For the first time in more than 30 years, the US Army has a new service pistol, Forbes reports. After a five-year search, the Army has settled on the Sig Sauer P320 to replace the M9 Beretta, which has occupied the slot since 1985. The contract is reportedly worth more than $580 million over the next decade. According to the Wall Street Journal, Sig Sauer beat out eight rival companies to secure that contract. Those rivals included Beretta, Glock, and Smith & Wesson, the Army Times reports, noting that Sig Sauers are already used by other members of the military, most specifically in special ops. The Army's Sig Sauer P320s will be manufactured in New Hampshire.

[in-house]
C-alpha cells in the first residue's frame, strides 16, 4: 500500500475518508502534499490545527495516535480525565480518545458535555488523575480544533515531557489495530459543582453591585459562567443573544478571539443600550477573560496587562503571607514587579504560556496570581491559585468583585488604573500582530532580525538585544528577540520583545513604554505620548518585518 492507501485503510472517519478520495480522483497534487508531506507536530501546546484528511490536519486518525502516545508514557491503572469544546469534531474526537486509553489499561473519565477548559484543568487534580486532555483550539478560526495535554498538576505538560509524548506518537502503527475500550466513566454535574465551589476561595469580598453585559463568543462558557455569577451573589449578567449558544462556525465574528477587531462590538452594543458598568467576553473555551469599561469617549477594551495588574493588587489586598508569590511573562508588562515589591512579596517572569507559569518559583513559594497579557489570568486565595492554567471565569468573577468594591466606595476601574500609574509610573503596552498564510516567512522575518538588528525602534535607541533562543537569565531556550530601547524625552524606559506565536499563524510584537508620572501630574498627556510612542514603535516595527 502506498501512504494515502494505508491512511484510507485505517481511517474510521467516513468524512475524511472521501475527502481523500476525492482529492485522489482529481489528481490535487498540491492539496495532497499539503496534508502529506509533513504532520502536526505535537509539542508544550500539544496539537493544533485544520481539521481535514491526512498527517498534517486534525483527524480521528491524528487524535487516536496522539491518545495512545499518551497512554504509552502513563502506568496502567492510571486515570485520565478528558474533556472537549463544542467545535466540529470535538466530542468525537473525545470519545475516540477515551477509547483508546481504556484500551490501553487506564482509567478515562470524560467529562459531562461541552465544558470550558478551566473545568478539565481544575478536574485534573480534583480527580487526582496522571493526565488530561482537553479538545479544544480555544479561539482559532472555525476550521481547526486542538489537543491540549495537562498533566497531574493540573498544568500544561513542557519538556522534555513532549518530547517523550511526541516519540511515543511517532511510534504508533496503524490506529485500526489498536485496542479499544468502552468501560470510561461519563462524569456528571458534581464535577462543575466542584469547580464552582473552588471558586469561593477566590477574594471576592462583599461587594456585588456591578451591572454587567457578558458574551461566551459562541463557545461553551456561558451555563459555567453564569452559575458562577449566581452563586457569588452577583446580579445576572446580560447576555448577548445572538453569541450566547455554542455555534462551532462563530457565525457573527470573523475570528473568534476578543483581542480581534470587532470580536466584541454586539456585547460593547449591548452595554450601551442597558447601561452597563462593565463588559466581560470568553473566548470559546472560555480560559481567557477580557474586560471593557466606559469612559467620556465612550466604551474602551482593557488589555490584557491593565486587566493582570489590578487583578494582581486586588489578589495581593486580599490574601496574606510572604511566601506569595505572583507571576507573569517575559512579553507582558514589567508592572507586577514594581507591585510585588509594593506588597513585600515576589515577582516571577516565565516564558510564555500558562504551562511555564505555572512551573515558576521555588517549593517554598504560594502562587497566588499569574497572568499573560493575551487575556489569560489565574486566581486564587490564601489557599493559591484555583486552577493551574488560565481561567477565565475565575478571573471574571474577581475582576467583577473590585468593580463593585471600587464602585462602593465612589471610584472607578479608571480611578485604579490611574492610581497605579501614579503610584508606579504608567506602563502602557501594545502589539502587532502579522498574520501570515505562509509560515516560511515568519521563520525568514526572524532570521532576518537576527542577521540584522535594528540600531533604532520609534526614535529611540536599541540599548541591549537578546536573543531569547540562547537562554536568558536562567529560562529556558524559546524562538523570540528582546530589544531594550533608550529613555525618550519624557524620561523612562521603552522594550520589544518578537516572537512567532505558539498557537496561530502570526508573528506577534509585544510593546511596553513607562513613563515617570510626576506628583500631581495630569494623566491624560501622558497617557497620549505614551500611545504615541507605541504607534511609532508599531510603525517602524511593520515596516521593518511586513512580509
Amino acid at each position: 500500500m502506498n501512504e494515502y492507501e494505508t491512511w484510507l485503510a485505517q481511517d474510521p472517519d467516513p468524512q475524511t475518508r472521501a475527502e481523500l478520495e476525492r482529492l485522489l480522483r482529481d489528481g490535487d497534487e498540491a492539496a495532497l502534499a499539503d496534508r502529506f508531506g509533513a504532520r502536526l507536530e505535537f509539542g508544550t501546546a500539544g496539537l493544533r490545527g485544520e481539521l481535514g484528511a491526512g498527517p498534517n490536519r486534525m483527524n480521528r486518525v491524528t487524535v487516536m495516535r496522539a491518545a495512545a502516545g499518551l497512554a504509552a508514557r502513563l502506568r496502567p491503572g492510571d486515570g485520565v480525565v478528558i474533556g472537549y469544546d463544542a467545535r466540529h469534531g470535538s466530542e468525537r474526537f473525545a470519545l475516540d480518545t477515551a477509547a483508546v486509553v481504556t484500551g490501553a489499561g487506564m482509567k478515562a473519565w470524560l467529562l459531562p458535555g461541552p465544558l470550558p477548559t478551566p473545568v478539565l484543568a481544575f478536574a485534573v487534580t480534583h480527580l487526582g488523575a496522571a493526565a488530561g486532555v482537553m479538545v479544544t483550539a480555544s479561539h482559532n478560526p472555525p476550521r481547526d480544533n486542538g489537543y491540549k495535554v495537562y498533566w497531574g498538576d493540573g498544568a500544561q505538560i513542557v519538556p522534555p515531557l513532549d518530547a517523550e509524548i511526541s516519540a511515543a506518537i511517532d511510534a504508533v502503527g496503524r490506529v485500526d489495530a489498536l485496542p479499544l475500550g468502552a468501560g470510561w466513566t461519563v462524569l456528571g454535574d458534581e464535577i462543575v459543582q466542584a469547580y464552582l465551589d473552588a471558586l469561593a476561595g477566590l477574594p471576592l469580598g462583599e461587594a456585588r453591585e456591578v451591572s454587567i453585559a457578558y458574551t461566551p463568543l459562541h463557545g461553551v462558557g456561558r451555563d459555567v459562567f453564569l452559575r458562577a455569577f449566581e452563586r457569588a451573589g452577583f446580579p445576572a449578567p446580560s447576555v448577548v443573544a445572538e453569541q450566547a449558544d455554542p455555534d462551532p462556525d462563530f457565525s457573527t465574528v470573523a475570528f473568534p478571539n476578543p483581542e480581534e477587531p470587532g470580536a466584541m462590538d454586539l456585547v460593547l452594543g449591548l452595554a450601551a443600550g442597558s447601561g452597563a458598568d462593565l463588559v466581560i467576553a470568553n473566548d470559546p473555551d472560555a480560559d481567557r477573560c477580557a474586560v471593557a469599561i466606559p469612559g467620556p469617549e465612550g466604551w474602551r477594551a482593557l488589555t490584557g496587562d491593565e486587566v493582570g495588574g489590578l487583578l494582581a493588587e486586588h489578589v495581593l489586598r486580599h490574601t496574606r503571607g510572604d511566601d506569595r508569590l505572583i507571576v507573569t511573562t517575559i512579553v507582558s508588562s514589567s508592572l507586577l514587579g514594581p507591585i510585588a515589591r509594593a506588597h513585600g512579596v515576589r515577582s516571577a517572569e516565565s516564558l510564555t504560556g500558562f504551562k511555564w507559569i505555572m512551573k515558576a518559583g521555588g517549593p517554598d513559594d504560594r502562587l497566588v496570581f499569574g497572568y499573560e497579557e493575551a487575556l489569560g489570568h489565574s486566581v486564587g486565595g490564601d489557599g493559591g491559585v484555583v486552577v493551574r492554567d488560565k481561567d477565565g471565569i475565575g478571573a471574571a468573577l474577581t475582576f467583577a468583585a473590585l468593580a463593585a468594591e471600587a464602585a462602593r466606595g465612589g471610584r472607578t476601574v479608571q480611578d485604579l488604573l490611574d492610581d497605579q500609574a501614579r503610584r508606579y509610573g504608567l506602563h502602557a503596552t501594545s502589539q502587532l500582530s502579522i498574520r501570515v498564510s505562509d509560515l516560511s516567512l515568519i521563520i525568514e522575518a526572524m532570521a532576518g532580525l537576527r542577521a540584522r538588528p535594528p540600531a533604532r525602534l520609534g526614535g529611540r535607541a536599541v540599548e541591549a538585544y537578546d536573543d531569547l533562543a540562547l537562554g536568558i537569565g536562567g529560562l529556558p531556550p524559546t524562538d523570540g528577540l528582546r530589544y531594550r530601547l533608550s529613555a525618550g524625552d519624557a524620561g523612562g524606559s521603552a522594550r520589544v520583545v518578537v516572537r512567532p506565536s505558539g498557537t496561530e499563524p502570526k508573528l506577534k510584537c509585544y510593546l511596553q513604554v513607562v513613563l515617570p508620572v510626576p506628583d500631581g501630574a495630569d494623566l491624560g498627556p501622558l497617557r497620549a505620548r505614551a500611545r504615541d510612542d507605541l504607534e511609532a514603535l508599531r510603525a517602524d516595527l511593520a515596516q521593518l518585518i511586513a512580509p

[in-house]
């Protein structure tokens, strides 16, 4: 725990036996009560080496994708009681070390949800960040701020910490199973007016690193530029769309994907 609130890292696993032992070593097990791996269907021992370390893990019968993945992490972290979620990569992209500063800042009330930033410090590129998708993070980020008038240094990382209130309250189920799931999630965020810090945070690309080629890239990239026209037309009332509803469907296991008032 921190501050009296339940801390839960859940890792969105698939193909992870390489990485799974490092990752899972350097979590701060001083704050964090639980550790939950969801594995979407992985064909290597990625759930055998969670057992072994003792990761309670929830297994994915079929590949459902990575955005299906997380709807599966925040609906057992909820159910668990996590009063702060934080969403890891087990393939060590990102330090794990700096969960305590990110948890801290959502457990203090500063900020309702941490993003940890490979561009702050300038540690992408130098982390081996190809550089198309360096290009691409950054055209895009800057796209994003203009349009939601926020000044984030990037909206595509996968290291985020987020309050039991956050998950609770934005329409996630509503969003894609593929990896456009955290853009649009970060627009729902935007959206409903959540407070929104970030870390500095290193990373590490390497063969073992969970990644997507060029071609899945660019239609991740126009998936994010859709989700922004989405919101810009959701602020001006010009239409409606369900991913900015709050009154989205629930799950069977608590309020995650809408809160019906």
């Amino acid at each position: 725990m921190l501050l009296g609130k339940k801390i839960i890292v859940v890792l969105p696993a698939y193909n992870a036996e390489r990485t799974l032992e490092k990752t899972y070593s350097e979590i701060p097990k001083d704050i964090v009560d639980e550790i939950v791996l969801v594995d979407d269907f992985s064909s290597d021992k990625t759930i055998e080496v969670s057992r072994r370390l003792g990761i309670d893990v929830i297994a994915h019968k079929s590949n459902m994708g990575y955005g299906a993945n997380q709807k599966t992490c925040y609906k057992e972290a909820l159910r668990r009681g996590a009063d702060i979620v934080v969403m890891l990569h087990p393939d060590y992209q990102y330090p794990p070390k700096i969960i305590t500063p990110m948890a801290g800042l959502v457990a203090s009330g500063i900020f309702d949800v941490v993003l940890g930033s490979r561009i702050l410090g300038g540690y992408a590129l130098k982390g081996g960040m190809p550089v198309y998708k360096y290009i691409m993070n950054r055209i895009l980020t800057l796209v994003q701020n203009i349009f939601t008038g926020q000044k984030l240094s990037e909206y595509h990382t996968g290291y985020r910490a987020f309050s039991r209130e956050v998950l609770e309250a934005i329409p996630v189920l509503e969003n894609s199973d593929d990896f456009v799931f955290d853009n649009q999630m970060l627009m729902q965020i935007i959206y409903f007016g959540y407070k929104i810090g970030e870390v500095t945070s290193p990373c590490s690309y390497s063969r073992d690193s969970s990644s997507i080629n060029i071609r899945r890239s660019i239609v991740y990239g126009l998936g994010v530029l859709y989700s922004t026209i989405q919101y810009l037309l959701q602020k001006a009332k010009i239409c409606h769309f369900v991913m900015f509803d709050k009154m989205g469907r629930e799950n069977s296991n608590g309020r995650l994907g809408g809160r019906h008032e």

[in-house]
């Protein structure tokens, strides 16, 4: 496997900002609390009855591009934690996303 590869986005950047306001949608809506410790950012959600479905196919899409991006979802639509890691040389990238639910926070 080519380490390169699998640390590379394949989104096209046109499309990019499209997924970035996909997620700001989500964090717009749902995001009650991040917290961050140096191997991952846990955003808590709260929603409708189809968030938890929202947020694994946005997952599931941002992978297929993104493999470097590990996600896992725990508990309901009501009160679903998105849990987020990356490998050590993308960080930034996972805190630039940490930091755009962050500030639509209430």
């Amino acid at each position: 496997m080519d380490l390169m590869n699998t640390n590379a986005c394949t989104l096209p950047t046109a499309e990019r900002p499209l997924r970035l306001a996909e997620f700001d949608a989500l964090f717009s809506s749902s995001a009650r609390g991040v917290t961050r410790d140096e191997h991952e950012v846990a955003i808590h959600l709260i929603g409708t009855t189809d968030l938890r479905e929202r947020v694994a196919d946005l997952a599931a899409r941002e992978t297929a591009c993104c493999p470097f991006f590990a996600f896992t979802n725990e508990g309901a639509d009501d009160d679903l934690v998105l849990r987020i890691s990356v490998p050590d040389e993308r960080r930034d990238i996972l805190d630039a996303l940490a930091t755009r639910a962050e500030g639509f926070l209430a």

The Army's chief of staff, Gen. Mark Milley, was critical of the long search process last year, saying they weren't "figuring out the next lunar landing." "You give me $17 million on a credit card, and I'll call Cabela's tonight...and I'll get a discount on a bulk buy," the Journal quotes Milley as saying. But now that a new pistol has been chosen, expect more police departments and gun-loving Americans—not to mention prop departments for Hollywood films—to take an increased interest in the P320, per Forbes. It frames the weapon as representing "a few leaps forward in pistol design," and reports its caliber "can even be changed." (Read more pistol stories.)